Simplicity, as a way of being, goes way beyond making dinner in six ingredients or less. It is more than consolidating errands or cutting back on spending. And it is deeper than limiting the number of invitations given to a birthday party or reducing the size of the front yard flower bed. While these ideas are helpful in the short term, they do little to reduce the stress levels of an overly complicated way of living in the bigger picture of life.
Certainly do make those changes as you journey toward a more simplified lifestyle. However, as you embark upon the adventure of disentangling the complex minutes, hours, and days that make up your life, remember that the keys to achieving personal goals can only be found deep within yourself.
A common characteristic of people (no one group in particular, just a basic human trait) is the interminable need to control. We have an insatiable desire to exert our own control over others, over the community, over nature…everything. The best thing we can do with that need?
Every morning when I wake up, I check my e-mail on my very fun little smartphone, and I read my own personalized note that comes from the Universe itself (sign up to receive yours at http://www.tut.com
– always fun and entertaining to read, and more often than not, also thought-provoking). A part of my note the other day said, “Only in hindsight will the miracles become obvious.”
Isn’t that exactly right? It certainly is for me. All of the bumps and twists in the road along this journey of life have amounted to precisely that…miracles, both small and large. Think about it…the hardest, toughest, most heart-wrenching and difficult situations to navigate in life are the very same situations that have opened up doorways to new, tremendous, golden opportunities. Could I see that as I passed through those tough times?
No, not at all.
And the worst moments within those times were a direct result of my own need to try and control those situations. Things just don’t work like that.
As John Steinbeck said, “A journey is like a marriage…the certain way to be wrong is to think you control it.”
As you search your soul for direction on your simplification journey, it is important to recognize exactly where you fall on the “Need for Control” Spectrum. Once you recognize where you fall, think hard about all of those specific situations which you are trying to control on some level. And then come to a mutual understanding with this statement:
The only thing you have control over is yourself.
That’s it, plain and simple. The internal recognition of this fact has the potential to bring an overwhelming semblance of simplicity to your life. By letting go of the perpetually overbearing need to control anything other than yourself, you are giving the gift of time and peace to your mind and your soul.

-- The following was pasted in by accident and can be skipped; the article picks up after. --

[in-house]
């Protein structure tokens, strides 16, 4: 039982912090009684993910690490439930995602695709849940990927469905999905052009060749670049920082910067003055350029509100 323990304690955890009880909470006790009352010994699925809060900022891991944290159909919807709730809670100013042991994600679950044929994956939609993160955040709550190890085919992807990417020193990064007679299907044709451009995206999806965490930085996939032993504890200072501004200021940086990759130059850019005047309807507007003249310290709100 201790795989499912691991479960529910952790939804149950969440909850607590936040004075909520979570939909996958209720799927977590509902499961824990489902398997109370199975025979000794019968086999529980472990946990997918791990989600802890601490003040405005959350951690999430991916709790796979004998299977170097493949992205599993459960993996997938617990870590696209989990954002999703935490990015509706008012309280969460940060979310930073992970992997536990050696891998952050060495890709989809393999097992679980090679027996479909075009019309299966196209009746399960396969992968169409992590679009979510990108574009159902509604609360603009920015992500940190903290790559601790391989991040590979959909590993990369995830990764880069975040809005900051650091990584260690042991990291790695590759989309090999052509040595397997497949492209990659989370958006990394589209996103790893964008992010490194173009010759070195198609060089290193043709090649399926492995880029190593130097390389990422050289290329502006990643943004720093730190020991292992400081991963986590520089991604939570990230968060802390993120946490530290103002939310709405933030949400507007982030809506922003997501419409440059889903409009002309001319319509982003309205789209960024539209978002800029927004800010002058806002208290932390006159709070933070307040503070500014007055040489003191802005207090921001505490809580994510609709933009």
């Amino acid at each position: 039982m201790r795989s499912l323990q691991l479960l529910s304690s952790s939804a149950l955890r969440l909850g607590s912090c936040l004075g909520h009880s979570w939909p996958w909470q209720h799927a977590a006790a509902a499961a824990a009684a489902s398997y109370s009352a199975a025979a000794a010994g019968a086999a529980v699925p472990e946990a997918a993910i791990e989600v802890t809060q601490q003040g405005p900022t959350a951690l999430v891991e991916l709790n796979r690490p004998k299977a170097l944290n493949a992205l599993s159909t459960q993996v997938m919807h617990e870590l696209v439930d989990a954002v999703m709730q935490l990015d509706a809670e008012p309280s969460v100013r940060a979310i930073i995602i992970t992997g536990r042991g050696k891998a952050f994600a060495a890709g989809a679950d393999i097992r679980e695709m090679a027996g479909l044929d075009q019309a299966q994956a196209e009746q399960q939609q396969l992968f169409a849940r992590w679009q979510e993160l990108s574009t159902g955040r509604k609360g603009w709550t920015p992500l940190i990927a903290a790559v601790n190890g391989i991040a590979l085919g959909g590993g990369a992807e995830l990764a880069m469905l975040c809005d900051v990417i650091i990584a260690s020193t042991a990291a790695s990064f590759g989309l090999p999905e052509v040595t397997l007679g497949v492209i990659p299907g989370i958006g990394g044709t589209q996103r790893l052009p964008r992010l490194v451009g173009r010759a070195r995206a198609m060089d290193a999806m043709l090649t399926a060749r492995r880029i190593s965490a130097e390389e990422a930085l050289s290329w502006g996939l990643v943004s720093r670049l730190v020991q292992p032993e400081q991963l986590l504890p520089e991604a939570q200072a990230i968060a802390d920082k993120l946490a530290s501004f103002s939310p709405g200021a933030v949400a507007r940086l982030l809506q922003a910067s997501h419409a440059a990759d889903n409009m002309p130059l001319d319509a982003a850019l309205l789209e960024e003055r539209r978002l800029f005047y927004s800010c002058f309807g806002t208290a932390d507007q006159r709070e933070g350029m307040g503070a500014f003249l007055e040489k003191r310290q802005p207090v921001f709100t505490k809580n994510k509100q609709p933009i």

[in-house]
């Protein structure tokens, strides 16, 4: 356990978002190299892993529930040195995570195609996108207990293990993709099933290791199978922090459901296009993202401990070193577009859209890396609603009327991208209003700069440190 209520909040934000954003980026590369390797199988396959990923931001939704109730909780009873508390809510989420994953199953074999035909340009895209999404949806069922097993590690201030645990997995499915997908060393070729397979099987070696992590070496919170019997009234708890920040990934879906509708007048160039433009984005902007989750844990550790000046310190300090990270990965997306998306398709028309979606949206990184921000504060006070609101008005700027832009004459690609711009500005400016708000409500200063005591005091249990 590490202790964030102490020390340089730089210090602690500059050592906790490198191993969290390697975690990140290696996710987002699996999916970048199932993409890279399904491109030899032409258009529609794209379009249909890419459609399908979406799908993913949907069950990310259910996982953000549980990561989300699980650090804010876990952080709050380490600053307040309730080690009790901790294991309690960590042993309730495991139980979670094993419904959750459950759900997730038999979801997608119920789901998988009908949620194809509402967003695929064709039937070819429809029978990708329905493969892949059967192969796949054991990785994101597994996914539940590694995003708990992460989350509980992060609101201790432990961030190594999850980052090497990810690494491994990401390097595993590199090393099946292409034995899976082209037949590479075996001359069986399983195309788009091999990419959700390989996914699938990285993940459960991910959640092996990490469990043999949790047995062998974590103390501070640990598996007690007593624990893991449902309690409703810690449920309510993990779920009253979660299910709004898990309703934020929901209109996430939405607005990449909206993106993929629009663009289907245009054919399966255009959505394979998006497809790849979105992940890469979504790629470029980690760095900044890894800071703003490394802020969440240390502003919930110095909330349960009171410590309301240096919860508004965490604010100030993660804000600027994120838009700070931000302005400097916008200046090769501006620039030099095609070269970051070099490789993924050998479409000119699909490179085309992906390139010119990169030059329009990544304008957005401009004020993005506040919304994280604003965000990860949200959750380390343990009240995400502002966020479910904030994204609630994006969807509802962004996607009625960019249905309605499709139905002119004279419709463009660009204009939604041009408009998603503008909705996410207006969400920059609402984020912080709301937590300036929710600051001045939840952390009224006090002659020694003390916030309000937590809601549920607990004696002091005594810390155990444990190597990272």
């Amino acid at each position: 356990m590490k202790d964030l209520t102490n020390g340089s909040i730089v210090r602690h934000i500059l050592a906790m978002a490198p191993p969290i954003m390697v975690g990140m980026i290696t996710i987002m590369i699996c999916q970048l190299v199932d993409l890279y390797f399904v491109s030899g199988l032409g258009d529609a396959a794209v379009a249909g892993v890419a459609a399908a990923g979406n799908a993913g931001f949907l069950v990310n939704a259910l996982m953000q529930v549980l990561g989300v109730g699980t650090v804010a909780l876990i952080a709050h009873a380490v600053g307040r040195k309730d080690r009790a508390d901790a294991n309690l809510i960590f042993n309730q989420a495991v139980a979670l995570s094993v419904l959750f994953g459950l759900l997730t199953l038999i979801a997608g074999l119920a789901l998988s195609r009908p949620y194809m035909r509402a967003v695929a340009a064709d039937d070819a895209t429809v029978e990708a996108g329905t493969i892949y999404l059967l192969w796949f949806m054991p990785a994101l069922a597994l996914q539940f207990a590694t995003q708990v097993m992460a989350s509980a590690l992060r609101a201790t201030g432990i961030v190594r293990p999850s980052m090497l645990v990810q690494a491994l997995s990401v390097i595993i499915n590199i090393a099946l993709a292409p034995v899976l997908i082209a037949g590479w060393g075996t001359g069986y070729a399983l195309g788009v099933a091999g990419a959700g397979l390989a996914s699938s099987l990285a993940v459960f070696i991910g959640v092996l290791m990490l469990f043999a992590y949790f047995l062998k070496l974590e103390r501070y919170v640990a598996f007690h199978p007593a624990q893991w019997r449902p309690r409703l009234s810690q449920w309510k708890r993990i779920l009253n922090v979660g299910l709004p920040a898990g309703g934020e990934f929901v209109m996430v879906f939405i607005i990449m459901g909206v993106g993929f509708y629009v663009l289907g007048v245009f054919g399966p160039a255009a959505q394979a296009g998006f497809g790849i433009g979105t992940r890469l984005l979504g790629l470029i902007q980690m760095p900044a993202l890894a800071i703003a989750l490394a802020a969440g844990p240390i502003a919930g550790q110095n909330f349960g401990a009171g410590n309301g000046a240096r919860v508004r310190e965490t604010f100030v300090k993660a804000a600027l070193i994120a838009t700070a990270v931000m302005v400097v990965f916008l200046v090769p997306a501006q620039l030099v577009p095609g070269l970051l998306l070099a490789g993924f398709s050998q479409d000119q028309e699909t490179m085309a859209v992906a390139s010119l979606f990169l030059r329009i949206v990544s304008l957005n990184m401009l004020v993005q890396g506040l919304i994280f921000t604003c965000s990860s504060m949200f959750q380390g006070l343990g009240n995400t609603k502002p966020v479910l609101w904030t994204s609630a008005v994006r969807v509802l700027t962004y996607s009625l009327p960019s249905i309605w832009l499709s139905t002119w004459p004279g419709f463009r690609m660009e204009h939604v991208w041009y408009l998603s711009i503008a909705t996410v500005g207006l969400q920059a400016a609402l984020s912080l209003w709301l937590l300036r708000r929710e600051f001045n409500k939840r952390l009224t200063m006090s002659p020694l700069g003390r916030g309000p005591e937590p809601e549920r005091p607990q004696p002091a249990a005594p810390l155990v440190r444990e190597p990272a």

The decisions you make will be based in ensuring that you maintain control over your own actions, reactions, words, and thoughts.
If everyone on earth were to be so responsible, the miracles found within a simplified lifestyle would never cease.
Juana’s Corncakes (as served to Kino in Steinbeck’s classic “The Pearl”)
1/2 cup softened butter
1/3 cup masa harina*
1/4 cup water
1 1/2 cups whole kernel corn, cooked and cooled
1/4 cup cornmeal
1/3 cup white sugar
2 T heavy whipping cream (add for option 1 only!! See below)
1/2 tsp baking powder
Beat the butter til it’s creamy, then add the masa harina and water until it is all well mixed together. Mash up the whole kernel corn in a food processor (Juana had to work it by hand…feel lucky!) until it is mashed but still a little chunky, then mix it into the butter mixture.
Add the cornmeal, sugar, whipping cream (if using option 1) and baking powder and mix thoroughly.
If you want to add a little bit of spice to your life, toss in some minced green chilies…
Now you get to make one of two choices:
option 1) pour the batter into an 8×8 baking pan, cover with foil and place into a 9×13 baking pan that has an inch of water in it. Bake it at 350 for 50-60 minutes and let it cool. Scoop it out and serve it on top of chili.
option 2) keep the whipping cream out of the batter, measure 1/2 cup patties onto a baking sheet and bake for 25 minutes at 350, flip them over and bake for another 8 minutes or so, then serve with whatever you’d like (salsa verde, chili, taco meat in between two cakes…the possibilities are endless…Kino (in “The Pearl”) just rolled them up and dipped them in sauce).
*masa harina is the traditional flour used to make tortillas. It is traditionally made from maize then treated in a lime/water solution. Mexican markets or stores with decent international sections will sell masa harina…sometimes it can be found next to the flour.